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PRIDE OF PUERTO RICO: The Life of Roberto Clemente

Jacket illustration by Jerry Pinkney

Harcourt • (hc) 1988 • (pb) 1991
(hc) ISBN 0-15-200562-5 • 144 pages • (OP)
(pb) ISBN 0-15-263420-7 • 176 pages • $7.00
Ages 8-12

• Included in Best Books for Children (1990)

This biography of Roberto Clemente is full of baseball and humanity. . . . Roberto's love for Puerto Rico, his desire that black and Latin American players achieve the same status and respect as white players, and his concern for underprivileged people are strong themes. . . . Baseball fans will welcome this book because of the fast-paced action, but the temper of the man and his concern for human beings will leave a lasting impression on the young reader. —Horn Book

Walker's well-researched biography weaves statistics among family anecdotes and reconstructed conversations, making the text read quickly. . . . Roberto Clemente, by all accounts, was an extraordinary individual . . . a humanitarian whose example-setting good will is documented through touching episodes. —Booklist

Millions of boys play baseball, and several thousand of them go on to become major league players. About two hundred even make it to the Baseball Hall of Fame. But only rarely does a player's life reach beyond the white lines of the baseball diamond. Among this select group are Babe Ruth, Jackie Robinson, Lou Gehrig—and the great right-fielder of the Pittsburgh Pirates, Roberto Clemente.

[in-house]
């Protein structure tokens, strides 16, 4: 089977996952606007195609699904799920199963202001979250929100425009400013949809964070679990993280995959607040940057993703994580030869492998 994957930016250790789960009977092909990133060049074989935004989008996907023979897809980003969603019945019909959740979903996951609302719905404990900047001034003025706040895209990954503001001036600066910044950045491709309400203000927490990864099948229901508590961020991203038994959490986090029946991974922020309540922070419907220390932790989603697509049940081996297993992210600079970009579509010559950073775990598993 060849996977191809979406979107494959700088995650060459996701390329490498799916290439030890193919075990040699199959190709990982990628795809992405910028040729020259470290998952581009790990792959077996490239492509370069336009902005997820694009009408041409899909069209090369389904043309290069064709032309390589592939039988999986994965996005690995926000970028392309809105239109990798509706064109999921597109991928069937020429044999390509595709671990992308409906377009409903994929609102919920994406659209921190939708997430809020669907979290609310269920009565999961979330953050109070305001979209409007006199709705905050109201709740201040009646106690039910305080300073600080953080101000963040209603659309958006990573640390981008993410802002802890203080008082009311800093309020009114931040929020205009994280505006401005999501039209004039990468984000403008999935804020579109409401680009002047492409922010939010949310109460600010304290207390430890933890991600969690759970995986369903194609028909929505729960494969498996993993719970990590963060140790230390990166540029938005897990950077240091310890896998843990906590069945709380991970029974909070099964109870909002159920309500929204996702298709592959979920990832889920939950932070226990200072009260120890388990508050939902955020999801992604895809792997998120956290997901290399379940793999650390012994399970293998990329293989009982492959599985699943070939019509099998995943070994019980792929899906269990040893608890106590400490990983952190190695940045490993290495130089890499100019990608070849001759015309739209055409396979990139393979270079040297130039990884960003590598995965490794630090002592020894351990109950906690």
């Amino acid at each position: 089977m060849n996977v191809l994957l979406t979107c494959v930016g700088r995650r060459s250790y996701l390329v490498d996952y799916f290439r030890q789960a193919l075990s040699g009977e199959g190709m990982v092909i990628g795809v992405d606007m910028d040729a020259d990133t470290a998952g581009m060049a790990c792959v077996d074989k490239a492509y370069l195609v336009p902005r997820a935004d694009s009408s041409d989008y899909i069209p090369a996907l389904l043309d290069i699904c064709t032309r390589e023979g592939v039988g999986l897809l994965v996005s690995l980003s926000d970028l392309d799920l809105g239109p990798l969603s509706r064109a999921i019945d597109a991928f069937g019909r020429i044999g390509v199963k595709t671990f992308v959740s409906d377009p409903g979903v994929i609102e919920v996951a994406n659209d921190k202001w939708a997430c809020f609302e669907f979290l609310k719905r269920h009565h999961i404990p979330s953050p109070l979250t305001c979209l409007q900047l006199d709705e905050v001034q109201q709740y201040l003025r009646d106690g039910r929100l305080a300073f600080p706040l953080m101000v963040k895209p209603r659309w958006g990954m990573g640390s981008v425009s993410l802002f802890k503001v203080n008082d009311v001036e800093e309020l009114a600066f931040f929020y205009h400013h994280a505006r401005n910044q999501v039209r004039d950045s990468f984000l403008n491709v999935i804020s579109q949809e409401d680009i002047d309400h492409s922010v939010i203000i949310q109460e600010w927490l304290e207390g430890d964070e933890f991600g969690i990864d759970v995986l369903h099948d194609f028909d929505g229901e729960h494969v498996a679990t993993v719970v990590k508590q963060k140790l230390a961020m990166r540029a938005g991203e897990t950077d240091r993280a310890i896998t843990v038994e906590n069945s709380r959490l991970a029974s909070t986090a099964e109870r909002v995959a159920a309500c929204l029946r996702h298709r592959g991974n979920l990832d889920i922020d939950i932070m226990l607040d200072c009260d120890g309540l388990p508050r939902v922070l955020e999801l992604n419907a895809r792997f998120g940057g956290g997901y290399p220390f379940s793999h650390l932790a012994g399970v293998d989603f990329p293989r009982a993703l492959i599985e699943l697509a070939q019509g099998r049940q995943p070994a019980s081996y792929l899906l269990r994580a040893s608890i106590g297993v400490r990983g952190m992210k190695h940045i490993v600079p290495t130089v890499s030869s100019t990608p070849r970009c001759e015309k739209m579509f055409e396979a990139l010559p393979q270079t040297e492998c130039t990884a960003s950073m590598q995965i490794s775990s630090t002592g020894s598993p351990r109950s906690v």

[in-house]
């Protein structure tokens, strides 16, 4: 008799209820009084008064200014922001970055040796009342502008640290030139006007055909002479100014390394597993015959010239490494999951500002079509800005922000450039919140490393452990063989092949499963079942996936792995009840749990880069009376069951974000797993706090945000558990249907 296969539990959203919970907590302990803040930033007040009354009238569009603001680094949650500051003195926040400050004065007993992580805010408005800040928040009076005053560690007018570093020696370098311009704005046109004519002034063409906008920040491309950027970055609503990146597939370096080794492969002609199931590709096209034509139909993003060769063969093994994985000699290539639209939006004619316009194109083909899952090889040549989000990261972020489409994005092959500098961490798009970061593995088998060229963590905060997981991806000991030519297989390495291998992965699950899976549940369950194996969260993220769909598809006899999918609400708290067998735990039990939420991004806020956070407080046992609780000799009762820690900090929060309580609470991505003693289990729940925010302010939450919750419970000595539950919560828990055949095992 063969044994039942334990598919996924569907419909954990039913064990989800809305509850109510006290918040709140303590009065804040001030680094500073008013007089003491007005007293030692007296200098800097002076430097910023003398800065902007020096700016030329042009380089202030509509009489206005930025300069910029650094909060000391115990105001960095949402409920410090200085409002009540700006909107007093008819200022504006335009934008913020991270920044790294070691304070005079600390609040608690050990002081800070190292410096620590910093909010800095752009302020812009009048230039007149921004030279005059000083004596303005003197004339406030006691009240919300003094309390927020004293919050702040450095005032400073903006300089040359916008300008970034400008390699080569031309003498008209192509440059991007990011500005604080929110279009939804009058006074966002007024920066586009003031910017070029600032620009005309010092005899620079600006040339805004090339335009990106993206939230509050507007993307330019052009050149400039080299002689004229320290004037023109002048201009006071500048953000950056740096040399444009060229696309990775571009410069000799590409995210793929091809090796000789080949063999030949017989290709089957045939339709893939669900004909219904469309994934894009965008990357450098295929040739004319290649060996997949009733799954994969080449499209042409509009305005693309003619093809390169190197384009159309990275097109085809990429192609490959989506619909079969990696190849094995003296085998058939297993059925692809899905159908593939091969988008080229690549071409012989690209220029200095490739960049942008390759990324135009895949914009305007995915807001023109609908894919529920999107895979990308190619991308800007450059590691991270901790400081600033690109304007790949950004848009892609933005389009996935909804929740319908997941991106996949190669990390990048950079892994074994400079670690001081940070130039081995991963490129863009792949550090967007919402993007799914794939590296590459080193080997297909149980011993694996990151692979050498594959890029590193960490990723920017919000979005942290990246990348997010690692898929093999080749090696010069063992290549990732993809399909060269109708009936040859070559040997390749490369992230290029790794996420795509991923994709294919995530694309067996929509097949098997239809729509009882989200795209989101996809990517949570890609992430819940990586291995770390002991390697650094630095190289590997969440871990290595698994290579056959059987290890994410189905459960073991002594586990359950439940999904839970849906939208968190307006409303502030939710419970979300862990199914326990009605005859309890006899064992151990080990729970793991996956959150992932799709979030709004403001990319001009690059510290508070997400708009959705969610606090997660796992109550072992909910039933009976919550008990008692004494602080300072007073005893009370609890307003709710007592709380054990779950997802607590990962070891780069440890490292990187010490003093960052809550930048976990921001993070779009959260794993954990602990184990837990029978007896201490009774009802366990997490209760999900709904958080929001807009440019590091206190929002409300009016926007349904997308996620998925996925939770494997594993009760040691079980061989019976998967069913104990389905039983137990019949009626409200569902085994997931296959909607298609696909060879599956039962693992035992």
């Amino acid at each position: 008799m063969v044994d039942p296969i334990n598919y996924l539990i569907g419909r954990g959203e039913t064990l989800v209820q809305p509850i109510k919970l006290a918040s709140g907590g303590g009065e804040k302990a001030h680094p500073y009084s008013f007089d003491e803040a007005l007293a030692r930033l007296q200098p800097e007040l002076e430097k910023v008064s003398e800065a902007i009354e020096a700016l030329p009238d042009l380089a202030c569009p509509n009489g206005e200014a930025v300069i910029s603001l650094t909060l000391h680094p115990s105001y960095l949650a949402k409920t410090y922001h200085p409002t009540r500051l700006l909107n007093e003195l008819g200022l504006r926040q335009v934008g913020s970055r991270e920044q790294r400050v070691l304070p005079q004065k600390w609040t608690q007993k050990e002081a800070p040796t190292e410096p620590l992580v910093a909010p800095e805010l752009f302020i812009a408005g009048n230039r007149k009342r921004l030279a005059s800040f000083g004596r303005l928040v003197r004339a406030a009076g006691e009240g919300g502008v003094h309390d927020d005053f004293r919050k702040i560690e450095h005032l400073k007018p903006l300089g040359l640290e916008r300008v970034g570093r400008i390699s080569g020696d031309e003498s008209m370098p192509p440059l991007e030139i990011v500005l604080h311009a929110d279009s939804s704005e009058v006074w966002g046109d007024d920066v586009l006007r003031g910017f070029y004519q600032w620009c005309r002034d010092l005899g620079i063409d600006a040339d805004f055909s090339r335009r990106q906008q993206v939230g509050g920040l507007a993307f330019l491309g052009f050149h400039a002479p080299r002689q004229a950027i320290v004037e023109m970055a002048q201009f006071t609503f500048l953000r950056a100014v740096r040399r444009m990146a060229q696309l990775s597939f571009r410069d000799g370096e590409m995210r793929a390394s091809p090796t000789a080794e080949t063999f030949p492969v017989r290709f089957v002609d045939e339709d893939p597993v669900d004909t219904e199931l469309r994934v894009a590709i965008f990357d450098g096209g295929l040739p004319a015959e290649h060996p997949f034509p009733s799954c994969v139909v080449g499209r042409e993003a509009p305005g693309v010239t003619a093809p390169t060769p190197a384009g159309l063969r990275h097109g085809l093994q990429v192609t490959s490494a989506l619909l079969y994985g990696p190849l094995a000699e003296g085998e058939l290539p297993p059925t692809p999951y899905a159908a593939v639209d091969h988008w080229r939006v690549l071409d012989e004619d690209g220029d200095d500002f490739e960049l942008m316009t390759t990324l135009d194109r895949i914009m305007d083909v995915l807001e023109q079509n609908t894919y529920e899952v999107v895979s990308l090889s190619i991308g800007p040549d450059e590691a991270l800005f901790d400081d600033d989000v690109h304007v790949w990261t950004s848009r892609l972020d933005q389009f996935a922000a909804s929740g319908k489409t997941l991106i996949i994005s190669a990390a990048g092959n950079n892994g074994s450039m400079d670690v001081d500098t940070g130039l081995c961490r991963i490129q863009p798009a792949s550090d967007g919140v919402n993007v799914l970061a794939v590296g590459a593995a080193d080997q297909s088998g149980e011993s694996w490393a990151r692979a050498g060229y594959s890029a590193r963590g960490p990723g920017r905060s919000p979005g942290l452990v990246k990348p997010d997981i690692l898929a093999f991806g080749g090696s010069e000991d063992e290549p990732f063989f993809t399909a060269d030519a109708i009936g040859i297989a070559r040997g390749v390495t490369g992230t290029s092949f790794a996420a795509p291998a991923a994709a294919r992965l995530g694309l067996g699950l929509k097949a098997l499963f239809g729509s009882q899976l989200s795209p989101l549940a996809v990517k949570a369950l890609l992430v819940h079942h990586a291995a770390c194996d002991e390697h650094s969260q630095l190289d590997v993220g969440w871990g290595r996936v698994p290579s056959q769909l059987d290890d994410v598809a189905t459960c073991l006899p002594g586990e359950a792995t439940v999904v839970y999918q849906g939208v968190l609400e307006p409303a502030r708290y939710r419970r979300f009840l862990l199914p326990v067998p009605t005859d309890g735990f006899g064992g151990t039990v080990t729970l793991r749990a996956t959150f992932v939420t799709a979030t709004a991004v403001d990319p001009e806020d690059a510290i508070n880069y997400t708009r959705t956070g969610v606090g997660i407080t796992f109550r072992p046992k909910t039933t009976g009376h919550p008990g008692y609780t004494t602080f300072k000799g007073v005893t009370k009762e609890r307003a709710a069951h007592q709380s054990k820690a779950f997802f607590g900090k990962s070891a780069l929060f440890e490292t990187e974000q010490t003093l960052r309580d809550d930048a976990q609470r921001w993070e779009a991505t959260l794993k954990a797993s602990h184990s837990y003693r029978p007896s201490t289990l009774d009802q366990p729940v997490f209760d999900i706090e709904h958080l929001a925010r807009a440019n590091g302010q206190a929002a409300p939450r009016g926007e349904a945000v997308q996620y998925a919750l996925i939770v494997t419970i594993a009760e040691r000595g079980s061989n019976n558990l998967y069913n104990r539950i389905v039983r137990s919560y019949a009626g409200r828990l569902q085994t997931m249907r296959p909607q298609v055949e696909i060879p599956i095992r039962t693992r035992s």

Like Babe Ruth, Clemente made the long journey from sandlot baseball to the major leagues. He learned the game on a muddy field in Puerto Rico, with a tree branch for a bat.

Like Jackie Robinson, Clemente battled prejudice in the major leagues. He was a black man and also a Latin.

And tragically, like Lou Gehrig, Clemente died at the peak of his career. He got his 3000th major-league hit at the end of the 1972 season, but hit number 3001 never came. On New Year's Eve, 1972, Roberto Clemente died in a plane crash, flying to take relief supplies to the victims of an earthquake in Nicaragua.

Roberto Clemente was a man of pride: pride in his family, pride in his ability to play baseball, and pride in his native Puerto Rico. Clemente's achievements both on the field and off make his story one of particular distinction for all young sports fans.